Here begins the journal of my life, but only from January 2, 2008, forward. It’s not that the events of my 49 years prior are insignificant. Rather, my blogging takes place the day before my phone died, well, my ear. It was my ear that died.
My posts are random and so not chronological except by happenstance. When I say random I mean random as shet. Like my thought processes. Each story as I recall them is believe-it-or-not, if-I’m-lying-I’m-dying true. Some accounts may be a weeee bit questionable if, at the time it occurred I was, I don’t know, in the middle of a suspected thrombolytic event when the doctor repeatedly asked me for the name of our current United States President. I know you are but who am I? Or quite possibly it was the summer I tried to drink myself into extinction to escape what I thought was the anguish of sudden onset sensorineural deafness with tinnitus so severe I could “hear” the ringing in my ear over the roar of 43 engines at Charlotte Motor Speedway.
Every now and then I will reference the little town where I resided the majority of my 49 years prior. Not a great deal will I speak of Henderson, I claim as my hometown, other than to justify why I speak da-way I does. It is not a form of speech impairment nor am I from N’awlins or the Virginia Tidewater region. It is not a product of poor education as I had excellent English teachers and I could very well hold my own in class. It is a dialect exclusive to a tribe of 40,000 give or take, according to the most current census. (This is important information in the event I speak to you at a book signing provided you are not one of the 40,000 folks from my hometown dat speak my same accent most.) My birthplace I will mention so many times you will wonder what on earth you were thinking when you decided to get in a long-ass line for an autographed copy of my book in the first place. I mean, when it becomes a book. I was birfed at Camp Lejeune (http://www.tftptf.com/) in Jacksonville, North Carolina, at danaval hospital dare. (This is important information in the event YOU speak to me at a book signing because I won’t hear your ass.)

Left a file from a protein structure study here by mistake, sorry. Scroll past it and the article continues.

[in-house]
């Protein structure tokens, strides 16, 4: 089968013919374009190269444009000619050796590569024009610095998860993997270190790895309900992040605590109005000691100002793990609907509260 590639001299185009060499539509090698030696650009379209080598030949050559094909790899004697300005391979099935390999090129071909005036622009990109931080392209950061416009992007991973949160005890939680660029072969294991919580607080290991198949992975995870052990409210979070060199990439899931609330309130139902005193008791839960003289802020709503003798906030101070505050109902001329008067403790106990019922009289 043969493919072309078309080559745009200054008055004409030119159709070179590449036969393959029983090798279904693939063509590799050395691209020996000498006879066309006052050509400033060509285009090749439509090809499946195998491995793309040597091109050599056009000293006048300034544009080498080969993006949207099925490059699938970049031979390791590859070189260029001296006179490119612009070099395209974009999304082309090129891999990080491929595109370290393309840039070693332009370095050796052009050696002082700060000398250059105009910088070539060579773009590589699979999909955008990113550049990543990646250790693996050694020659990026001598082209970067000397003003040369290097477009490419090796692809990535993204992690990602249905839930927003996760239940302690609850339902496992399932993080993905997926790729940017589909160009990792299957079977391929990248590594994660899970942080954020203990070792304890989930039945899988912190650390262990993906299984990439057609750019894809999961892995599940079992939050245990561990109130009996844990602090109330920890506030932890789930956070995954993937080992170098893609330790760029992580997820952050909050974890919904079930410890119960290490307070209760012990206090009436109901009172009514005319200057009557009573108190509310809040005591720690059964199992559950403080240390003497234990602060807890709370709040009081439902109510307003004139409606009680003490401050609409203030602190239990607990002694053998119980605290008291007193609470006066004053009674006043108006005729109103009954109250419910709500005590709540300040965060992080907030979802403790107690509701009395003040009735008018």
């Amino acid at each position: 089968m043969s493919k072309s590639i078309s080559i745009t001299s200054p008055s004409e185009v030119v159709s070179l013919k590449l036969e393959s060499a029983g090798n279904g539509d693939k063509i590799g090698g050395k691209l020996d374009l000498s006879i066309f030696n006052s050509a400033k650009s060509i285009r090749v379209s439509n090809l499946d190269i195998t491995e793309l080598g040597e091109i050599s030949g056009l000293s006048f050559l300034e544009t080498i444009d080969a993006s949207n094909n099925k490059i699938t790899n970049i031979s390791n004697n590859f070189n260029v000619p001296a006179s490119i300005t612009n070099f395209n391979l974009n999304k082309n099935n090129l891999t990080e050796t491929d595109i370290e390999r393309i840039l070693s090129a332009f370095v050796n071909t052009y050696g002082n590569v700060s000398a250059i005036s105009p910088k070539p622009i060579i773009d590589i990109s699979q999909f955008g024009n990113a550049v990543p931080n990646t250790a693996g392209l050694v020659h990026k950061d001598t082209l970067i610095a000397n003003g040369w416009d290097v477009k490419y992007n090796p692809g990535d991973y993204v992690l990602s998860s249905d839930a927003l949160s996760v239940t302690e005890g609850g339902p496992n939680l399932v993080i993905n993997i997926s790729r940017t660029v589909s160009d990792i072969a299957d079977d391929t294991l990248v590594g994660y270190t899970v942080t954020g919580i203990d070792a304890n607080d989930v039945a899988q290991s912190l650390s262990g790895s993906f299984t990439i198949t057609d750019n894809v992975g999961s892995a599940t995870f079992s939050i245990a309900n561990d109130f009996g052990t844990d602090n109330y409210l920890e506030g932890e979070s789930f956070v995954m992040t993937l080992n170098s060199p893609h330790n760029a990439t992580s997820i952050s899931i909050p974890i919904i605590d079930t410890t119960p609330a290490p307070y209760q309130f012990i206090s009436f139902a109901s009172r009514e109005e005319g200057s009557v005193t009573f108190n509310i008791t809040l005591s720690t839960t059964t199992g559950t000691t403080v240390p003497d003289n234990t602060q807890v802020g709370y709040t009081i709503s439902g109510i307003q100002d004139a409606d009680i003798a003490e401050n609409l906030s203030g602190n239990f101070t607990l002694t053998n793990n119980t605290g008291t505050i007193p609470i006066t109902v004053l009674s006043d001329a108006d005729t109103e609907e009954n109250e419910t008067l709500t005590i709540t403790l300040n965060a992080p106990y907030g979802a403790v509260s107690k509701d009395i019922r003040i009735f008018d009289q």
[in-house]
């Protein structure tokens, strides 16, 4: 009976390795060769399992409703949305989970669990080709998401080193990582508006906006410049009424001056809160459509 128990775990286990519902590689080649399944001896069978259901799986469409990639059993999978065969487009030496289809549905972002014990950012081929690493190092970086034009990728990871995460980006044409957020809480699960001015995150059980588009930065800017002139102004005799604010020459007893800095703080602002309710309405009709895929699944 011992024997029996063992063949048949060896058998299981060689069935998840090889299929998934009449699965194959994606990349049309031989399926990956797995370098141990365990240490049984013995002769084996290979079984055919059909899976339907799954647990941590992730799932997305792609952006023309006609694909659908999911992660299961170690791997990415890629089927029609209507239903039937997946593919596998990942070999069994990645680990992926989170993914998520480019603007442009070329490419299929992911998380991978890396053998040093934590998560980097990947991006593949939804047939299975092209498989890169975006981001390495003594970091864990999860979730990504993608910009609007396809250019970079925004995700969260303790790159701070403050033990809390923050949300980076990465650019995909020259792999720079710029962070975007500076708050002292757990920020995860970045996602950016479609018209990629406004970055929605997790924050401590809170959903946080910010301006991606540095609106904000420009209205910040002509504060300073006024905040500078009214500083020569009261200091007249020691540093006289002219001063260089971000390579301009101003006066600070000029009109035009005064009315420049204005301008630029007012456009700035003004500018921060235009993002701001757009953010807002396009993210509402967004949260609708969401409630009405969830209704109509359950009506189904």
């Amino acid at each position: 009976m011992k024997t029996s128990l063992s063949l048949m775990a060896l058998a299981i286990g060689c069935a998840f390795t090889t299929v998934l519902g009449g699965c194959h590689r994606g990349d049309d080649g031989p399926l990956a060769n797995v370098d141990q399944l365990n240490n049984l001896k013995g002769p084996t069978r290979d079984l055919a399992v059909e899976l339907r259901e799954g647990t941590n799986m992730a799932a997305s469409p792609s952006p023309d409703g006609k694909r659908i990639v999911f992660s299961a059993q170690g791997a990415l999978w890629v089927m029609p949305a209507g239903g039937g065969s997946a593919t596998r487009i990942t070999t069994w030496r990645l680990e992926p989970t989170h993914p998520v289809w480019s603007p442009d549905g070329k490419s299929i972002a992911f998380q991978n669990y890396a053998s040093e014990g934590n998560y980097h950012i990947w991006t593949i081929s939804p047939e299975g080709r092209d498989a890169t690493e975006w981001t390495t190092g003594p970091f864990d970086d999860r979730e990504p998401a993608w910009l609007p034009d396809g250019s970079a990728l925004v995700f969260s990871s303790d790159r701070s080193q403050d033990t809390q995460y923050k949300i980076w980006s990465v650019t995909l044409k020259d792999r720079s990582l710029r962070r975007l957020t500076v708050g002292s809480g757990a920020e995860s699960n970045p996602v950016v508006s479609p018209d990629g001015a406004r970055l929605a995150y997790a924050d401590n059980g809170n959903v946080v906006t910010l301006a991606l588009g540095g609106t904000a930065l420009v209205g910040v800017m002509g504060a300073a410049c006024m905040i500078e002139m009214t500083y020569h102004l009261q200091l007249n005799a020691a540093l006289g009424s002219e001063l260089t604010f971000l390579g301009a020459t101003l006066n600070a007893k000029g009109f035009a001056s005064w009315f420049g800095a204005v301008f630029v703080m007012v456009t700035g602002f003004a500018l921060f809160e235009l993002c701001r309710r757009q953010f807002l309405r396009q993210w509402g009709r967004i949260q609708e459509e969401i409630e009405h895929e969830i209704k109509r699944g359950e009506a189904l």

At some point in my education I learned most folks are born with five basic senses: sight, touch, sound, taste, and smell. On January 2, 2008, I lost the sense of sound leaving me with a mere four. Not fair, I thought, and ohshet did I struggle with my loss. That is when I became a green dot collector at the psychiatric facility. If the green stickers were square-shaped I could have easily filled enough S & H Green Stamp books to redeem for dozens of pink melamine place settings.
I compensated the best way I knew how with only four senses until I discovered I could replace the lost one with a new one, the sense of humor. I certainly don’t mean I turned into a stand-up comedian. I’m a wanna-be-writer not a speaker. Besides, one of my newer diagnoses of epilepsy further complicates my ability to communicate. Like a scene right out of 50 FIRST DATES starring Drew Barrymore:
Patient #1: Do you know who that guy is?
Patient #2: Dude, I don't even know who I am.
Unlike the deafness which is permanent (likes when you dies, it be permnet), the epilepsy can be treated with helmet meds, a well-known household expression in our home unfortunately.
The simplest tasks of an adult hearing person with sudden onset deafness became and continues to be surprisingly difficult and frustrating beyond words. Yet, at the same time,something as effortless as pulling up to a drive-thru for a burger and a shake became and, law has mercy, continues to be a fiasco worthy of late-night comedy material. Iffn you don’t belief me, axt my baby girl.